Faith Aglow

Peace Chanukah

Born from tragedy to spread good will across faiths


"Peace on Earth" is not merely a string of words.

For people who have attended past Peace Chanukah celebrations in Taos, they know what the galvanizing power of hoping and praying for peace in an all-inclusive atmosphere really feels like.

For the 16th consecutive year, the Taos Jewish Center will host the Peace Chanukah on Wednesday, Dec. 13, 5:30 p.m. at St. James Episcopal Church, 208 Camino de Santiago at Gusdorf Road.

Event organizer Bette Meyerson will tell you the Peace Chanukah is not just a Jewish thing. Everyone from the community is invited and encouraged to bring menorahs (candles will be provided), which will be lit during the ceremony. There is no charge for admittance, but those who can are asked to bring non-perishable food items to put toward a collection for the Shared Table, the St. James Food Pantry and The Men's Shelter. The event is sponsored by B’nai Shalom Havurah, the Taos Jewish Center and St. James Church.

This inspirational Peace Chanukah (the "c" is silent) features singing songs about peace and speakers of various religions will speak about harmony.

This year's event will again include voices from various religious sects. Confirmed speakers are Mirabai Starr (writer, speaker, beloved inter-spiritual leader); Dottie Butler (Clear Light Fellowship, Quaker); Father Mike Olson (St. James Episcopal Church); Prof. Martinez Hewlett (Roman Catholic); and Heyam Khweis (Muslim). To be announced are a Buddhist speaker and a representative from Taos Pueblo.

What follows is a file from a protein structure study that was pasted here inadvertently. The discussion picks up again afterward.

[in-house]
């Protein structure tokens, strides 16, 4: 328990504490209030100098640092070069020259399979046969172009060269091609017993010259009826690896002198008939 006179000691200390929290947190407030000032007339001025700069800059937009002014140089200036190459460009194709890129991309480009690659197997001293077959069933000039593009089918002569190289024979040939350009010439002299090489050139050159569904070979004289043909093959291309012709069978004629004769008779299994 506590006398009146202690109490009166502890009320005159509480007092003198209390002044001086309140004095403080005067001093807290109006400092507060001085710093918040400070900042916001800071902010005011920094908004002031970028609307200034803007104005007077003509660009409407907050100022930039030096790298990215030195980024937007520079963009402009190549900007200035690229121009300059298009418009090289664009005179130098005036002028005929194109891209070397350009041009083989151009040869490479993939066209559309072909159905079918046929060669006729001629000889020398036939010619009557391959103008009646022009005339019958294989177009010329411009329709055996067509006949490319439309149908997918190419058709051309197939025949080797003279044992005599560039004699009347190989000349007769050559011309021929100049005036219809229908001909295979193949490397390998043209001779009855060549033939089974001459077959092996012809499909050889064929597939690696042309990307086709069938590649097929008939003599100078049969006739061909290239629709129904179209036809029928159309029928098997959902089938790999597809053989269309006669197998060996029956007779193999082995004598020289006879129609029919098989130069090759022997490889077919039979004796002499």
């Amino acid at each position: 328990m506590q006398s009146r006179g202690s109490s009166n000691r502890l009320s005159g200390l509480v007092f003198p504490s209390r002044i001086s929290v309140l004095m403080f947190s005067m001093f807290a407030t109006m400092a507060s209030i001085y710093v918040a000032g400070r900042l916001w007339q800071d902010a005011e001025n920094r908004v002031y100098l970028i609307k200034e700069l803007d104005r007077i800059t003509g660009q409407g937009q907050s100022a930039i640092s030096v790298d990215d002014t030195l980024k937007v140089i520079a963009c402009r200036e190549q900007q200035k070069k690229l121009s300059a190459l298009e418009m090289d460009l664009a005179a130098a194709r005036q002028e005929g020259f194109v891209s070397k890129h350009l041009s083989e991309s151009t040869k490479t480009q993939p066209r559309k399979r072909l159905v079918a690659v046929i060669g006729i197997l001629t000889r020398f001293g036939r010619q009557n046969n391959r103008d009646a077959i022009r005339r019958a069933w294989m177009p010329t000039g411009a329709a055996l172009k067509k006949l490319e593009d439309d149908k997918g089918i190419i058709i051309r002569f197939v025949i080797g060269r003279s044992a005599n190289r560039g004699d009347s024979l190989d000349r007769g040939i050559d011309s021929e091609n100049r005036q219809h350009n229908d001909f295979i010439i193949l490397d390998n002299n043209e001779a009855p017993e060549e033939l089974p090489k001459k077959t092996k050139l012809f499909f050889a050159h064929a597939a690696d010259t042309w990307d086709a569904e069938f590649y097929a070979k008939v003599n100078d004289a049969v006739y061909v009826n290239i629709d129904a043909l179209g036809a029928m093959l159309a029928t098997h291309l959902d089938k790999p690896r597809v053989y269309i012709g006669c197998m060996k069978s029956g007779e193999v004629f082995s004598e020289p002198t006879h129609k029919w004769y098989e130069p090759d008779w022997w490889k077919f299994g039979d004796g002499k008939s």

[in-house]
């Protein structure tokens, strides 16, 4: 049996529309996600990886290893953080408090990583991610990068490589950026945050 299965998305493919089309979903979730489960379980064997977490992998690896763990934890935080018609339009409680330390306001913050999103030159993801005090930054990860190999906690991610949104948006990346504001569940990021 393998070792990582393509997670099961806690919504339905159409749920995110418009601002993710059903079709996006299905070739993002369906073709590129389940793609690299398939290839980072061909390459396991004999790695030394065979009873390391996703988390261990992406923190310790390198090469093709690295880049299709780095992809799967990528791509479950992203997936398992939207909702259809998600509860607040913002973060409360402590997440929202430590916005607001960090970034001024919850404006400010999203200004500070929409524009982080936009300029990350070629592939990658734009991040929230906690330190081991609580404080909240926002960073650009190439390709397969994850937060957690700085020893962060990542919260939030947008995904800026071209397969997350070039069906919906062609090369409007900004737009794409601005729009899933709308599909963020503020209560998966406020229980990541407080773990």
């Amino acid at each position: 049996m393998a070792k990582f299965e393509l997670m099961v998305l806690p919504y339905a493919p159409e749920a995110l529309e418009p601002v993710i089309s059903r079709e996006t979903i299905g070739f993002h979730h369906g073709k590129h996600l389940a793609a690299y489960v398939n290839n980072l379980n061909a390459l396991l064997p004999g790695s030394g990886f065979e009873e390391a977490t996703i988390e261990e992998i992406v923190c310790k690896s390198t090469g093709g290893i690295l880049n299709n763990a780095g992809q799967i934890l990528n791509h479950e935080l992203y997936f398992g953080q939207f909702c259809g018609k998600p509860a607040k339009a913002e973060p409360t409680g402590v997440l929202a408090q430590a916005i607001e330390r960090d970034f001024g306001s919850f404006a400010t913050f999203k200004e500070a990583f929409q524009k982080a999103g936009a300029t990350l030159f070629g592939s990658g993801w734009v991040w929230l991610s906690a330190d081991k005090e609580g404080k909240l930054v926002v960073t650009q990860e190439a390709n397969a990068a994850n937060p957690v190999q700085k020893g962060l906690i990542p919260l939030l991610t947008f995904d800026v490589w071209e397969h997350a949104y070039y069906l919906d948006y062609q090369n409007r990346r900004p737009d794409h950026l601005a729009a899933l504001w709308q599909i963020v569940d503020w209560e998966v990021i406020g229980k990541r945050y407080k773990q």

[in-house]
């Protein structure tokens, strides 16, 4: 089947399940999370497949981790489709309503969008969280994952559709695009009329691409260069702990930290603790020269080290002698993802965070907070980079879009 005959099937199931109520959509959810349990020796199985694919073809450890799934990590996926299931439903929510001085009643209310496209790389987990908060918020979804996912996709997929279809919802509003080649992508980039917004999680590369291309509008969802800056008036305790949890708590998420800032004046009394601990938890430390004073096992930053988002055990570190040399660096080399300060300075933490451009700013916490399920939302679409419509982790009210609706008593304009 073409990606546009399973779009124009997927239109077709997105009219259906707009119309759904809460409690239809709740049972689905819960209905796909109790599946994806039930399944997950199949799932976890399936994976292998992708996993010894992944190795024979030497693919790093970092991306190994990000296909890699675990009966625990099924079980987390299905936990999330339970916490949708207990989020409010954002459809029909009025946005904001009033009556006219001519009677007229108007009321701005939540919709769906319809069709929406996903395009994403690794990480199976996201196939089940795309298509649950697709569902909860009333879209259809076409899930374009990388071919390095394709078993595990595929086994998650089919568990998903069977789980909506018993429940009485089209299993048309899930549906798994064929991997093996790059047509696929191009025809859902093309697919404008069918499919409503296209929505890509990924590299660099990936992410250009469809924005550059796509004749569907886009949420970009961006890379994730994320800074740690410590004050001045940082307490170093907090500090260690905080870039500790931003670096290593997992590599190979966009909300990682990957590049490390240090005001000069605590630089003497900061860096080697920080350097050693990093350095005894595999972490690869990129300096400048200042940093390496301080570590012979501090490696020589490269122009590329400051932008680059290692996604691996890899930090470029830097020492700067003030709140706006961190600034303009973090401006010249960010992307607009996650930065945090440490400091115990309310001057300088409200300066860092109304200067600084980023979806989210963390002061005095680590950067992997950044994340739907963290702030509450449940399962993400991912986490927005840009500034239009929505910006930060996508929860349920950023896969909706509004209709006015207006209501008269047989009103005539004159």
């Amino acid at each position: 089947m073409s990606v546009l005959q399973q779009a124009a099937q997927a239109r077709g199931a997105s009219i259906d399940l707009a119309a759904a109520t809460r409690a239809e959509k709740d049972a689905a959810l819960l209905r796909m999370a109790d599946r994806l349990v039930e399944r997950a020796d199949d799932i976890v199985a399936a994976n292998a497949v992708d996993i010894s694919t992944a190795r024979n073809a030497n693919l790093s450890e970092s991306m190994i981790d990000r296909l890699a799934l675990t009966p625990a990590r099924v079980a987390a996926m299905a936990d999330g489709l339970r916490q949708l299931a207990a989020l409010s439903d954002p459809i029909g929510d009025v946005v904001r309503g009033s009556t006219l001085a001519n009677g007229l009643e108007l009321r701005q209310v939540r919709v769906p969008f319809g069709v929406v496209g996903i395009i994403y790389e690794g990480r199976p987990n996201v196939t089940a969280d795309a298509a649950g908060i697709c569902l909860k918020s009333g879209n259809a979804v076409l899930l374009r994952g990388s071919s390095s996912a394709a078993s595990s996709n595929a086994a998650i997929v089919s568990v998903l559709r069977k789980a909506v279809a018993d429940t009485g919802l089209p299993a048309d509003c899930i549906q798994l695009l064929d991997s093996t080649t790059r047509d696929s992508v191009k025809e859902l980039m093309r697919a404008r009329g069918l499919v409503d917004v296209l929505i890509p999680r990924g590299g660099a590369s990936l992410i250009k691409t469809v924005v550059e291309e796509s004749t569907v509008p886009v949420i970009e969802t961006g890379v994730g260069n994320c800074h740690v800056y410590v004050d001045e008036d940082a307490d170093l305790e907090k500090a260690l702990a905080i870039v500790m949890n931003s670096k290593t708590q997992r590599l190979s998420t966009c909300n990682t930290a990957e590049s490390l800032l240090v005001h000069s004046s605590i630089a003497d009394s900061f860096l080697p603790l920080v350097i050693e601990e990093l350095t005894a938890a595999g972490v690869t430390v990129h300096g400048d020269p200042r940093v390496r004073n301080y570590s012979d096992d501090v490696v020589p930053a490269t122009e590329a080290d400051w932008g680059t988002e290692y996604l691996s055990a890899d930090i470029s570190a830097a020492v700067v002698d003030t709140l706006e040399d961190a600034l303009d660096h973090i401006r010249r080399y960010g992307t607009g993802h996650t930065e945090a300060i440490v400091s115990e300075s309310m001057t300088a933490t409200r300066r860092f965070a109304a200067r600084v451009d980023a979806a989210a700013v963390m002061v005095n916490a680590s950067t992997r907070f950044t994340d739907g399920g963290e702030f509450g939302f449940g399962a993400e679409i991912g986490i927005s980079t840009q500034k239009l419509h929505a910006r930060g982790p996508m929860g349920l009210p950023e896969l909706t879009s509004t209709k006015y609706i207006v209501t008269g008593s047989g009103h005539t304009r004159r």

Neal Friedman, incoming president of the Taos Jewish Center will tell the story of Chanukah and Annette Rubin will lead everyone in the lighting of the candles and the reciting of the blessings.

Singers will be led by a “choir” of local singers: Julie Greer, Cindy Grossman, Elizabeth Calvert, Betty Backer, Kathleen Burg, Roberta Lerman and Liz Kelner. Song sheets will be provided.

The celebration of Chanukah commemorates a miracle that Jews believe occurred in the Holy Temple: Upon their return to the Holy Temple in Jerusalem after defeating Hellenist Syrians — who made it illegal for Jews to worship — the Jews found only enough oil to light the temple's menorah for one day. Inexplicably, the menorah stayed aflame for eight days and nights, giving them enough time to find more oil to keep the fire lit.

Chanukah commemorates the rededication of the Holy Temple in the second century B.C. The word itself means "dedication" in Hebrew, and traditionally Chanukah begins on the 25th of Kislev in the Hebrew calendar, which is normally in November or December.

This holiday rich in culture is also known as the Festival of Lights, hence the importance and symbolism of the menorahs and candles.

Taos' special celebration of Chanukah was born from the tragedy of the 9/11 attacks. The first Peace Chanukah was held on the East Coast in 2001, Meyerson said. It brought people from all religions together to celebrate peace and the lights of the season in wake of the attacks. In attendance was a Taos Jewish community member who brought the idea back to Taos. With a world that seems to become more violent and more at odds every day, the event has continued in Taos every year since.

"The world is getting worse, it seems to me," Meyerson said in 2015 and her statement remains relevant. "As far as I know, we're the only ones still holding this event."

There is no charge for this event, but people are asked to bring nonperishable food, which will be given  to the local food programs: Shared Table, St. James Food Pantry and Taos Men’s Shelter.

For more information, contact the Taos Jewish Center at (575) 758-8615, Bette Myerson at (575) 758-3376, or visit




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